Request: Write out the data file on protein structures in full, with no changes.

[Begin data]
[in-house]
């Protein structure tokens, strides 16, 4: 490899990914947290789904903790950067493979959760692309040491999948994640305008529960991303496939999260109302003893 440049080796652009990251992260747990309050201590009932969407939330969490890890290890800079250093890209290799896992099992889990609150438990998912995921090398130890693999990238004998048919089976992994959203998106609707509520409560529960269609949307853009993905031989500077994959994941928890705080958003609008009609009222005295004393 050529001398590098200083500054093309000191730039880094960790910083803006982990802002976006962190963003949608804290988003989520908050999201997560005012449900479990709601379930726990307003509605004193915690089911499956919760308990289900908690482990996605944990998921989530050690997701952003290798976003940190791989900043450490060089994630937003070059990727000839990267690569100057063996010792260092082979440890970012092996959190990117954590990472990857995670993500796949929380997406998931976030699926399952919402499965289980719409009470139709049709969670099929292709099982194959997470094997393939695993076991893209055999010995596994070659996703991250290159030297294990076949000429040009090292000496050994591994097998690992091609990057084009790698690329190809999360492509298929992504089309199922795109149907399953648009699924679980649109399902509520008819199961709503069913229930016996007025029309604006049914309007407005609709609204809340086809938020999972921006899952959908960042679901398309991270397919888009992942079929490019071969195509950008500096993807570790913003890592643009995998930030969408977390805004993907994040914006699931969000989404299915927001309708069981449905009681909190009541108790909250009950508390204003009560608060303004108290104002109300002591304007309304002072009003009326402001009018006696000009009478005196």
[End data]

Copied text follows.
[in-house]
């Protein structure tokens, strides 16, 4: 490899990914947290789904903790950067493979959760692309040491999948994640305008529960991303496939999260109302003893 440049080796652009990251992260747990309050201590009932969407939330969490890890290890800079250093890209290799896992099992889990609150438990998912995921090398130890693999990238004998048919089976992994959203998106609707509520409560529960269609949307853009993905031989500077994959994941928890705080958003609008009609009222005295004393 050529001398590098200083500054093309000191730039880094960790910083803006982990802002976006962190963003949608804290988003989520908050999201997560005012449900479990709601379930726990307003509605004193915690089911499956919760308990289900908690482990996605944990998921989530050690997701952003290798976003940190791989900043450490060089994630937003070059990727000839990267690569100057063996010792260092082979440890970012092996959190990117954590990472990857995670993500796949929380997406998931976030699926399952919402499965289980719409009470139709049709969670099929292709099982194959997470094997393939695993076991893209055999010995596994070659996703991250290159030297294990076949000429040009090292000496050994591994097998690992091609990057084009790698690329190809999360492509298929992504089309199922795109149907399953648009699924679980649109399902509520008819199961709503069913229930016996007025029309604006049914309007407005609709609204809340086809938020999972921006899952959908960042679901398309991270397919888009992942079929490019071969195509950008500096993807570790913003890592643009995998930030969408977390805004993907994040914006699931969000989404299915927001309708069981449905009681909190009541108790909250009950508390204003009560608060303004108290104002109300002591304007309304002072009003009326402001009018006696000009009478005196």